Thomas of Erceldoune, otherwise Thomas the Rhymer, and in the popular style True Thomas, has had a fame as a seer, which, though progressively narrowed, is, after the lapse of nearly or quite six centuries, far from being extinguished. The common people throughout the whole of Scotland, according to Mr Robert Chambers (1870), continue to regard him with veneration, and to preserve a great number of his prophetic sayings, which they habitually seek to connect with "dear years" and other notable public events. A prediction of Thomas of Erceldoune's is recorded in a manuscript which is put at a date before 1320, and he is referred to with other soothsayers in the Scalacronica, a French chronicle of English history begun in 1355.
The authoritative reference is An Introduction to the Romance and Prophecies of Thomas of Erceldoune, 1875, by lexicographer James Augustus Henry Murray, general editor of the New English Dictionary on Historical Principles (the OED).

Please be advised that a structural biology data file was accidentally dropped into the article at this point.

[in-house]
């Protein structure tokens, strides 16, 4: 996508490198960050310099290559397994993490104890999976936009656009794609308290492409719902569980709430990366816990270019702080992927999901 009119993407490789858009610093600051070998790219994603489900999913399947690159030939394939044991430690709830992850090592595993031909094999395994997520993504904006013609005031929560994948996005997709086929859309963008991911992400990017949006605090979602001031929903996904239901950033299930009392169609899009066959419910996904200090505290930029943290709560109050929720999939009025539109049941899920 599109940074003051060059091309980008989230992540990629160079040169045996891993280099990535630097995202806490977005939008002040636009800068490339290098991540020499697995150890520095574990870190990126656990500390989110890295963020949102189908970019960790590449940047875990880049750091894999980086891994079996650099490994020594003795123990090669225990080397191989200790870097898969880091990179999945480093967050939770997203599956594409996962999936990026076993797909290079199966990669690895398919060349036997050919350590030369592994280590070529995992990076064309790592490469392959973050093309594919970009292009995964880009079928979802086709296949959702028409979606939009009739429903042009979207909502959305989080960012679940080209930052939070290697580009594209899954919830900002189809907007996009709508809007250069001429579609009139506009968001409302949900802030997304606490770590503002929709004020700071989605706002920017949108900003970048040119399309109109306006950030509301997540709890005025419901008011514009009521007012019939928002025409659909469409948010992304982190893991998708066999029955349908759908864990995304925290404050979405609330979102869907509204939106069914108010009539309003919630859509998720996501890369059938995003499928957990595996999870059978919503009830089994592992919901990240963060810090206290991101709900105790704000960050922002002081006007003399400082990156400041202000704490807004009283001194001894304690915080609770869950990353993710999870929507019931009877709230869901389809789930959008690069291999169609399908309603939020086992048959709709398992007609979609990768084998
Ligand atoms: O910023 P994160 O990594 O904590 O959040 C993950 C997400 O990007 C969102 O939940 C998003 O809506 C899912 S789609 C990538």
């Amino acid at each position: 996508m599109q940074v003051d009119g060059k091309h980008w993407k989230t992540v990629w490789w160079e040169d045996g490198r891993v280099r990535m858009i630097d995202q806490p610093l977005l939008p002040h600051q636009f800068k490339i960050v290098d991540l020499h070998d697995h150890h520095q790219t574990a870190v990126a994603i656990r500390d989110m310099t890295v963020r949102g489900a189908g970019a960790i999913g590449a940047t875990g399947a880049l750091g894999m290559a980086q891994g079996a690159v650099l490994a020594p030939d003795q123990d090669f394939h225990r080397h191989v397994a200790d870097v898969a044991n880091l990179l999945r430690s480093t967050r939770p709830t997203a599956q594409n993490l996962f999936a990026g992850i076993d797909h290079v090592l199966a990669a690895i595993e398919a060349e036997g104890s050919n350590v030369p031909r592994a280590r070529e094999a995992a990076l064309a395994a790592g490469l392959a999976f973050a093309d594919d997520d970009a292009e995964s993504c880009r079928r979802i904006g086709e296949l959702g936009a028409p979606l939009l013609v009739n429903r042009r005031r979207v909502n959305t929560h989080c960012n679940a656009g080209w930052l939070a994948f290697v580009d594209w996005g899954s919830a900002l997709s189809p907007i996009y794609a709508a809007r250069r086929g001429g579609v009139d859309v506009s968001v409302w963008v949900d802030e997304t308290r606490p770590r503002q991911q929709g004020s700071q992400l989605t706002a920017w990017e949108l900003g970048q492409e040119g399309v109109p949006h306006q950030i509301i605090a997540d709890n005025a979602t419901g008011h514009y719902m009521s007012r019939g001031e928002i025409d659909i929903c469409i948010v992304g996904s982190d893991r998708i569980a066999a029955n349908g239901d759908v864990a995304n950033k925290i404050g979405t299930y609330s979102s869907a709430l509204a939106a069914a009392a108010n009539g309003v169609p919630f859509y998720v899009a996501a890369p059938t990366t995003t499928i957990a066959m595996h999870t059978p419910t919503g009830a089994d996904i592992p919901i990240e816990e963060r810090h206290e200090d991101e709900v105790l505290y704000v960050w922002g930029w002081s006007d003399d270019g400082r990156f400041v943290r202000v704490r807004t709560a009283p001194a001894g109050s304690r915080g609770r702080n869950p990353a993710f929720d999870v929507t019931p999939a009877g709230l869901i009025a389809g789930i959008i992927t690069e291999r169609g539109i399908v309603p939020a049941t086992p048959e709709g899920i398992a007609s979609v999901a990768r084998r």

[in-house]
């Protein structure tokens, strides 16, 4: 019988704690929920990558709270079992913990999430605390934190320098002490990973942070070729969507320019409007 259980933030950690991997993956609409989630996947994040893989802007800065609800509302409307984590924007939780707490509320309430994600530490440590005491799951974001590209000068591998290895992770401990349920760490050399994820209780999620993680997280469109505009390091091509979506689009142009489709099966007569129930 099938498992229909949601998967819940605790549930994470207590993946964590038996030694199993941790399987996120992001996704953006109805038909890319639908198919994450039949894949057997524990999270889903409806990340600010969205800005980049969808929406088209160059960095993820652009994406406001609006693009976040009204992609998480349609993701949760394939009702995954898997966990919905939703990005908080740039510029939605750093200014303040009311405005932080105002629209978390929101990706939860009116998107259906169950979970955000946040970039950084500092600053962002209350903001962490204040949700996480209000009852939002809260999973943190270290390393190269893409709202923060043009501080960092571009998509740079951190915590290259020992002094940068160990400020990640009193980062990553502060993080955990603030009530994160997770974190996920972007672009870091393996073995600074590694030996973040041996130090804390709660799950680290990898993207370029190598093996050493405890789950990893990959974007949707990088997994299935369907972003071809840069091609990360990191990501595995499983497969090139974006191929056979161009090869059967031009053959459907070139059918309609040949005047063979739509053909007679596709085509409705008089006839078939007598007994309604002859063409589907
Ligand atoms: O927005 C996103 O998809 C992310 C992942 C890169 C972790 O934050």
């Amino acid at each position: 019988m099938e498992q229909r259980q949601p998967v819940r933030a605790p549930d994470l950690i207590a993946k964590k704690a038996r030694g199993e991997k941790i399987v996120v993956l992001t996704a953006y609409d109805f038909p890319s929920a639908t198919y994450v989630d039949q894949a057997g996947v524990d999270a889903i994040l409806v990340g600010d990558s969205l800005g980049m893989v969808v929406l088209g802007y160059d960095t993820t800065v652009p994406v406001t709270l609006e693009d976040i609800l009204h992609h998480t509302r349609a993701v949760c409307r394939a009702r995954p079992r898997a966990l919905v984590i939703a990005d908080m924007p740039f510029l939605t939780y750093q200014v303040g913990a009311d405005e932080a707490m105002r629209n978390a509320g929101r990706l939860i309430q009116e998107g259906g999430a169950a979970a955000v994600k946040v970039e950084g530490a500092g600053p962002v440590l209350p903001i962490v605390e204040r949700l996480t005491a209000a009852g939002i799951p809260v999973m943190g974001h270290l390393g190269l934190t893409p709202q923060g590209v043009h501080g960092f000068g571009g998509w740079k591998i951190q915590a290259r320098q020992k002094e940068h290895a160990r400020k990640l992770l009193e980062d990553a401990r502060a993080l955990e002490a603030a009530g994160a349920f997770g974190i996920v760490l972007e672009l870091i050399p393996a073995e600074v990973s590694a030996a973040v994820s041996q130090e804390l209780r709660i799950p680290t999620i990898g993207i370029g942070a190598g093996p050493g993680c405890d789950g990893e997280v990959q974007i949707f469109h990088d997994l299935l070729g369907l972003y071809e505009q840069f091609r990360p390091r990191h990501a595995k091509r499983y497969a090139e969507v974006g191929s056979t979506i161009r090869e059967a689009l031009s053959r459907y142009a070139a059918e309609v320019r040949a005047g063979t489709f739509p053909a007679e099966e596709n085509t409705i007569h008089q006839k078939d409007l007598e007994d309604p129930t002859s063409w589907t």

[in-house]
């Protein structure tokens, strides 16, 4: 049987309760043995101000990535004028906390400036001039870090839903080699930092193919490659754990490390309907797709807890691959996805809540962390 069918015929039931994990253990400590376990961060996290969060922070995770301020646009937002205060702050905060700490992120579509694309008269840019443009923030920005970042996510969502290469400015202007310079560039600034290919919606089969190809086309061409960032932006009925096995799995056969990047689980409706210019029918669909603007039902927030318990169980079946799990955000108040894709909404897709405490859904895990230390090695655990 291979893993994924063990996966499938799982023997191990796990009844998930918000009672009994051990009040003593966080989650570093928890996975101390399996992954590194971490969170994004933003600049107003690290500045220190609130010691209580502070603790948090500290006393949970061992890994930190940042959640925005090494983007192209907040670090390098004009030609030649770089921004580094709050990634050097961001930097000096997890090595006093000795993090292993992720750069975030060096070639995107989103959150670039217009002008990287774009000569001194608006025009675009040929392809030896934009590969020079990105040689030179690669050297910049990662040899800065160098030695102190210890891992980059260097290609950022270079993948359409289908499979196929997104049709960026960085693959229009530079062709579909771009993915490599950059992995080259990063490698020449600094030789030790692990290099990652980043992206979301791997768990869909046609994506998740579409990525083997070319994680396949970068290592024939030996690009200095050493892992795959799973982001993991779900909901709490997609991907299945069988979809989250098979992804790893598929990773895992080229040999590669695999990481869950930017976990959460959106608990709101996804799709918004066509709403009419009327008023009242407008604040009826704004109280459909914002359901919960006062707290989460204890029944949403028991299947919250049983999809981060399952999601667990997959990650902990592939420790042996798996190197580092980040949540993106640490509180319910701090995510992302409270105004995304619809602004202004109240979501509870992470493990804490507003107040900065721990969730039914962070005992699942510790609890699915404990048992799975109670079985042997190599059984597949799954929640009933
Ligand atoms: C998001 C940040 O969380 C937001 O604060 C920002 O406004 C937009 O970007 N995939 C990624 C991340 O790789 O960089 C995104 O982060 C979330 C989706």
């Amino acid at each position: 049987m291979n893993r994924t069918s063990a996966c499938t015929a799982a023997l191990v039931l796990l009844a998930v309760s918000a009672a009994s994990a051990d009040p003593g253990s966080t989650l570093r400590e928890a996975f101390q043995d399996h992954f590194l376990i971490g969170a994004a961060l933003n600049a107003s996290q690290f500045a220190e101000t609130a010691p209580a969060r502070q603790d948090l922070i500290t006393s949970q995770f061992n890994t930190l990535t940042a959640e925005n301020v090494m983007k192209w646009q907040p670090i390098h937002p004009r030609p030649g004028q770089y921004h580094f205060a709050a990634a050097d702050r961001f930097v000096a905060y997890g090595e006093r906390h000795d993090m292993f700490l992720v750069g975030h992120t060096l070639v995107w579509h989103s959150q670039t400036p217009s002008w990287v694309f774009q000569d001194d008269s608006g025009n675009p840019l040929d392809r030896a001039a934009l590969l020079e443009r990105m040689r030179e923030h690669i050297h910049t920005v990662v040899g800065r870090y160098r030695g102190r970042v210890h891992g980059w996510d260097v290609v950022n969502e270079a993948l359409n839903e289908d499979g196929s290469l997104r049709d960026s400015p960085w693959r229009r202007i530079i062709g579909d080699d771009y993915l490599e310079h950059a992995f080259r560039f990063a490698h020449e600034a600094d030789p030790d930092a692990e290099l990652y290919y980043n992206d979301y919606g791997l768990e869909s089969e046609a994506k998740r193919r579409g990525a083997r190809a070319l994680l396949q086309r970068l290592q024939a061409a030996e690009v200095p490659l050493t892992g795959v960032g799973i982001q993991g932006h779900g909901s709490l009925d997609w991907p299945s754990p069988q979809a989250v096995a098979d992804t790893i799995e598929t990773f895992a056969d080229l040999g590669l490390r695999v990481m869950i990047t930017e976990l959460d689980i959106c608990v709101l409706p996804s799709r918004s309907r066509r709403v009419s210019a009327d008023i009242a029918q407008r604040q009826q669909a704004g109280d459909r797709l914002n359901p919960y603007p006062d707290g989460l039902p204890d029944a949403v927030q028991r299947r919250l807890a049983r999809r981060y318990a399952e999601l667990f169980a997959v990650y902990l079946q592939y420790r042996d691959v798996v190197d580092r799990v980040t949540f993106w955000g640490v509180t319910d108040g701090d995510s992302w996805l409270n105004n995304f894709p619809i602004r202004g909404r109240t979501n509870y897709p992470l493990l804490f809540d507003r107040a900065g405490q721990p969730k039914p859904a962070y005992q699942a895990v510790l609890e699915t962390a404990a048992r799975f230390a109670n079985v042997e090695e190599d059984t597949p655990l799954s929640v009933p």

Sir Tristrem (text and introduction). Sir Walter Scott, the first editor of the Middle English poem Sir Tristrem, believed it to be written by Thomas of Erceldoune. The poem survives only in an anthology of Middle English literature known as the Auchinleck Manuscript, rescued by Alexander Boswell of Auchinleck (the father of James Boswell, Samuel Johnson's biographer) "...in 1740 from a professor of Aberdeen University who had been tearing out leaves to make covers for notebooks." This introduction to the metrical romance by Alan Lupack at the Camelot Project discusses the question of dialect and attribution. New !
Sir Tristrem from the Auchinleck manuscript (slow to load; be patient!) New !
Thomas Rymer, the ballad with textual history and commentary, from The English and Scottish Popular Ballads edited by Francis James Child, at Tam-Lin.org.